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RIA & Ajax: Article

Real-World AJAX Book Preview: Servers Are for Data, Not Pages

Real-World AJAX Book Preview: Servers Are for Data, Not Pages

This content is reprinted from Real-World AJAX: Secrets of the Masters published by SYS-CON Books. To order the entire book now along with companion DVDs for the special pre-order price, click here for more information. Aimed at everyone from enterprise developers to self-taught scripters, Real-World AJAX: Secrets of the Masters is the perfect book for anyone who wants to start developing AJAX applications.

Servers Are for Data, Not Pages
AJAX changes the role of Web pages from being merely HTML documents into "applications" that contain both HTML markup and code. And it changes the role of the "server" from merely serving HTML pages to serving data too.

In classic Web applications, Web servers serve HTML Web pages. Some of the pages are static; others are generated dynamically by server-side logic. When the application contains dynamic data, the server has to convert that data into HTML markup and send it to the browser to be displayed as HTML pages. This way the server is merely serving "screen images" to the client side while the client-side browser is merely a screen-images rendering engine.

In AJAX Web applications, servers don't have to convert data into HTML markup. They can send data directly to the client-side. The client-side code will process the data inside the browser and dynamically update the HTML display. This eliminates significant overhead on the server side, leverages the client-side processing powers, and delivers better performance and scalability, as shown in Figure 1.4.

Dynamic and Continuous User Experience
An important characteristic of AJAX is in its first letter "A" – a user experience that is "asynchronous." Asynchronous means that users continue to interact with the application while the browser is communicating with the server. No more "click, wait, and page refresh," the AJAX user experience is dynamic and continuous.

Classic Web applications deliver a "click, wait, and page refresh" user experience. Because the Web was originally designed for browsing HTML documents, a Web browser responds to user actions by discarding the current HTML page and sending an HTTP request back to the Web server. After doing some processing, the server returns a new HTML page to the browser, which then displays the new page. The cycle of "browser requests, server responds" is synchronous, meaning that it happens in real-time rather than "in the background" so the user has to wait and cannot do other tasks. Figure 1.5 illustrates the traditional HTML "click-wait-refresh" paradigm.

In AJAX-based applications, partial screen updates replace HTML's "click-wait-refresh" and asynchronous communication replaces synchronous request/response. This model decouples user interaction from server interaction, while updating only those user interface elements that have new information. This more efficient application architecture eliminates the wait so users can keep working and it makes nonlinear workflow possible. It also reduces network bandwidth consumption and server load for improved performance and scalability. Figure 1.6 illustrates the AJAX asynchronous/partial update paradigm.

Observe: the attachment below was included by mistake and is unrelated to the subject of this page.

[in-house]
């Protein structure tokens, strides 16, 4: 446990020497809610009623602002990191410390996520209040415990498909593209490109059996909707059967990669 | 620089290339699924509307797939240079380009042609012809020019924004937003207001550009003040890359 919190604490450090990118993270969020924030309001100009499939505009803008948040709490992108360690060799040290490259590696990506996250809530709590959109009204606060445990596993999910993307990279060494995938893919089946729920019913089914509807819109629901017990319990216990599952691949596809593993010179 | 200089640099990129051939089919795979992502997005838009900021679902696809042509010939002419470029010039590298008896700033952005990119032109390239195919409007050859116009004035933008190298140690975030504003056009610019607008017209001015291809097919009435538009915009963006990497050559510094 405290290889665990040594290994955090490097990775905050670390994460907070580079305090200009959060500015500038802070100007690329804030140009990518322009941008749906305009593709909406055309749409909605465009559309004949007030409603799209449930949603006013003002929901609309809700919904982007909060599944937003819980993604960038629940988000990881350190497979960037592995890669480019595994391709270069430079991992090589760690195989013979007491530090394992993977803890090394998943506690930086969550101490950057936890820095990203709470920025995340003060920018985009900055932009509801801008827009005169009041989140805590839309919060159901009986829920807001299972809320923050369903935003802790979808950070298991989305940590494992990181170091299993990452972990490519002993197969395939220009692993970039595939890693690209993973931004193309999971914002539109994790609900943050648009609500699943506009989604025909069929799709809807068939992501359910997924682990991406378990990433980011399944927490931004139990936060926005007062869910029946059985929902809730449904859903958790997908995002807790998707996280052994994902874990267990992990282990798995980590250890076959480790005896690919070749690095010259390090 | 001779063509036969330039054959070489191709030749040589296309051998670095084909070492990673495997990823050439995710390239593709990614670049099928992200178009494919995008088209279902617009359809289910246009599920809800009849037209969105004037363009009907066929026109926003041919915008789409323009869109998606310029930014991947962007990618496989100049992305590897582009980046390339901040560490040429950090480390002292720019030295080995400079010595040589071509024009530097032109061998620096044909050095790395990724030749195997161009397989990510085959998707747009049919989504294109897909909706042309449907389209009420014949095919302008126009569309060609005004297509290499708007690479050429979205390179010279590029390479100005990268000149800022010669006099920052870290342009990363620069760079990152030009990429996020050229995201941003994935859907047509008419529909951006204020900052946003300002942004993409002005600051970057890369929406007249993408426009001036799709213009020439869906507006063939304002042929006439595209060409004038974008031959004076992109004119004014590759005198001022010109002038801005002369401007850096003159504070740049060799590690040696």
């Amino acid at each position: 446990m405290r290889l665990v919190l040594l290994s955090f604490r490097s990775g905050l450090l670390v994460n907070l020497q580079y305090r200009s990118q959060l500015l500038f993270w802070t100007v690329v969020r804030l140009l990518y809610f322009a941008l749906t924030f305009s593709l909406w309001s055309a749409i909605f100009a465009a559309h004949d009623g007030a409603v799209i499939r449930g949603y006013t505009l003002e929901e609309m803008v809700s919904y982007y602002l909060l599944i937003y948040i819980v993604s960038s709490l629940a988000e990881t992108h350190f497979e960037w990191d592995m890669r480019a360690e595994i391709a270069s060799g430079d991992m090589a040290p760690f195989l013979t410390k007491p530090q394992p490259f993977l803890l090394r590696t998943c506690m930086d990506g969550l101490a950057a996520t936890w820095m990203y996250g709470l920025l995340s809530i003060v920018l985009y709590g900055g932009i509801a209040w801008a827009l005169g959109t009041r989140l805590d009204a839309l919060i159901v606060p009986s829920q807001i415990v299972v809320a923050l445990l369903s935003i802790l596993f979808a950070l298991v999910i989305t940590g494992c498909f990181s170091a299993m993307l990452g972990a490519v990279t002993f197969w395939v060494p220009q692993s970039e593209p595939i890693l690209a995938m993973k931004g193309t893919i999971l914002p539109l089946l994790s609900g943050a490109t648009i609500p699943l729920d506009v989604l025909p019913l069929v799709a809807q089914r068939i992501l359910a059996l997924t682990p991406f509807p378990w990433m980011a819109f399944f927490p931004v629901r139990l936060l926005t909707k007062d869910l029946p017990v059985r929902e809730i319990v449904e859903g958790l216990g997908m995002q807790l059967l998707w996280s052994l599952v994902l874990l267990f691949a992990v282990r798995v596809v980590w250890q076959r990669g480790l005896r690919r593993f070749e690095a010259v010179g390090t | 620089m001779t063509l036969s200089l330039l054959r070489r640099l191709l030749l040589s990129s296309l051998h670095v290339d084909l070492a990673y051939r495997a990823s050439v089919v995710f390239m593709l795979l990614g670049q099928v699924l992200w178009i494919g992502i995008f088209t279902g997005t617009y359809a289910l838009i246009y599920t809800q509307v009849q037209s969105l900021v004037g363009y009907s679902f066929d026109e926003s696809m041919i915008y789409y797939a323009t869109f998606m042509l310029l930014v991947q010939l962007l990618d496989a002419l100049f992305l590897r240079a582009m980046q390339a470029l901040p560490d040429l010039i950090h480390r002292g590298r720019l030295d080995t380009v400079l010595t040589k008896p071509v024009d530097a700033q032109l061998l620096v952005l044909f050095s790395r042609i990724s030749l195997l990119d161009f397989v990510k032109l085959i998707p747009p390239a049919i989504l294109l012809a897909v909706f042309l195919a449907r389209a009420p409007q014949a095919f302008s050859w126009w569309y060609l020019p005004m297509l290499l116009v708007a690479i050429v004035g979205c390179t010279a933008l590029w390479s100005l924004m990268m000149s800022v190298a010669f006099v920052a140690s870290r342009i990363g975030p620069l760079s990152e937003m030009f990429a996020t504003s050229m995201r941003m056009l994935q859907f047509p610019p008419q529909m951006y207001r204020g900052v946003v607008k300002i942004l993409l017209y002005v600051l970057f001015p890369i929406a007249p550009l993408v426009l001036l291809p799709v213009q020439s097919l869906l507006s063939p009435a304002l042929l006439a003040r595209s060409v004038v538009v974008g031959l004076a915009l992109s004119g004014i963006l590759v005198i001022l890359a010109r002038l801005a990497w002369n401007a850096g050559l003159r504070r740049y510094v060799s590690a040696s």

This content is reprinted from Real-World AJAX: Secrets of the Masters published by SYS-CON Books. To order the entire book now along with companion DVDs, click here to order.

More Stories By Coach Wei

Coach Wei is founder and CEO of Yottaa, a web performance optimization company. He is also founder and Chairman of Nexaweb, an enterprise application modernization software company. Coding, running, magic, robot, big data, speed...are among his favorite list of things (not necessarily in that order. His coding capability is really at PowerPoint level right now). Caffeine, doing something entrepreneurial and getting out of sleeping are three reasons that he gets up in the morning and gets really excited.

More Stories By Rob Gonda

Rob Gonda is an industry visionary and thought leader, speaks on emerging technologies conferences nationwide, and combines unique approaches to technology and marketing strategies. As a head of Creative Technologies at Sapient, Gonda is an interactive technical “guru,” who provides the knowledge and experience required to run high-level, multi-channel interactive campaigns that reach millions of consumers. Gonda has more than 15 years of experience in web development and 360 marketing campaigns for clients such as Coca-Cola, Adobe, Guinness, Toyota, Taco Bell, NBC, and others. His areas of specialty include emerging technologies, marketing strategy, social media, digital out-of-home, mobile, behavioral targeting, and multi-channel synergy. Before joining the strategy and technology leadership teams at Sapient, Gonda was co-founder and chief technical officer at iChameleon, a Hollywood FL-based agency renown for its emerging experiences and creative technology. In addition to his agency work, Gonda the chair for the digital media council at the Advertising Research Foundation, is the former editor-in-chief of the AJAX Developer’s Journal, co-author of “Real-World AJAX: Secrets of the Masters”, a passionate blogger who authors www.takemetoyourleader.com, and contributors to various publications such as Ad Age and Ad Week. He is a frequent figure on the speaker circuit, having presented at conferences from the senate’s CIO emerging technology to SXSW and Omma. Rob’s mission is to develop forward-thinking expertise that will ensure clients are always on par with rapidly changing technologies and maintain its ethos of evolving. You can reach him at rob[at]robgonda[dot]com and read his blog is at http://takemetoyourleader.com

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